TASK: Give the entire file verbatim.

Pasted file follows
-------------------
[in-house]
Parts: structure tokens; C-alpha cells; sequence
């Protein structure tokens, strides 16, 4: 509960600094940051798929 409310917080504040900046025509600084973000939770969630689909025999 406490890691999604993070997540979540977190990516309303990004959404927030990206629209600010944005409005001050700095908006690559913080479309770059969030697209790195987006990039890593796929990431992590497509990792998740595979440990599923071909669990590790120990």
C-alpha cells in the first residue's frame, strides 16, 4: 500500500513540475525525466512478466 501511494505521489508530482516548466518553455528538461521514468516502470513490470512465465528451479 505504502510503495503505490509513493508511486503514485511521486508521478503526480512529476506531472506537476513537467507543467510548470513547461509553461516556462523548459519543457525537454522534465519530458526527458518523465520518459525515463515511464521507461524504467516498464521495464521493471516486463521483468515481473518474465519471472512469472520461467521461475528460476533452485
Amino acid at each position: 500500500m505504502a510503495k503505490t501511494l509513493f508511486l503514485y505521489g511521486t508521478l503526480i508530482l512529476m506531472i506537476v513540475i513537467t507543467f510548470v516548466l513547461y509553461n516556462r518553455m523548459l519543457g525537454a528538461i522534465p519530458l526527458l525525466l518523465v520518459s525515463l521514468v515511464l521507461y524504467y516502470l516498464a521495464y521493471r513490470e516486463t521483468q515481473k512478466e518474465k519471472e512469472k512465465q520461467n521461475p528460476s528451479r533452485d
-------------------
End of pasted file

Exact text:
[in-house]
Parts: structure tokens; C-alpha cells; sequence
């Protein structure tokens, strides 16, 4: 509960600094940051798929 409310917080504040900046025509600084973000939770969630689909025999 406490890691999604993070997540979540977190990516309303990004959404927030990206629209600010944005409005001050700095908006690559913080479309770059969030697209790195987006990039890593796929990431992590497509990792998740595979440990599923071909669990590790120990």
C-alpha cells in the first residue's frame, strides 16, 4: 500500500513540475525525466512478466 501511494505521489508530482516548466518553455528538461521514468516502470513490470512465465528451479 505504502510503495503505490509513493508511486503514485511521486508521478503526480512529476506531472506537476513537467507543467510548470513547461509553461516556462523548459519543457525537454522534465519530458526527458518523465520518459525515463515511464521507461524504467516498464521495464521493471516486463521483468515481473518474465519471472512469472520461467521461475528460476533452485
Amino acid at each position: 500500500m505504502a510503495k503505490t501511494l509513493f508511486l503514485y505521489g511521486t508521478l503526480i508530482l512529476m506531472i506537476v513540475i513537467t507543467f510548470v516548466l513547461y509553461n516556462r518553455m523548459l519543457g525537454a528538461i522534465p519530458l526527458l525525466l518523465v520518459s525515463l521514468v515511464l521507461y524504467y516502470l516498464a521495464y521493471r513490470e516486463t521483468q515481473k512478466e518474465k519471472e512469472k512465465q520461467n521461475p528460476s528451479r533452485d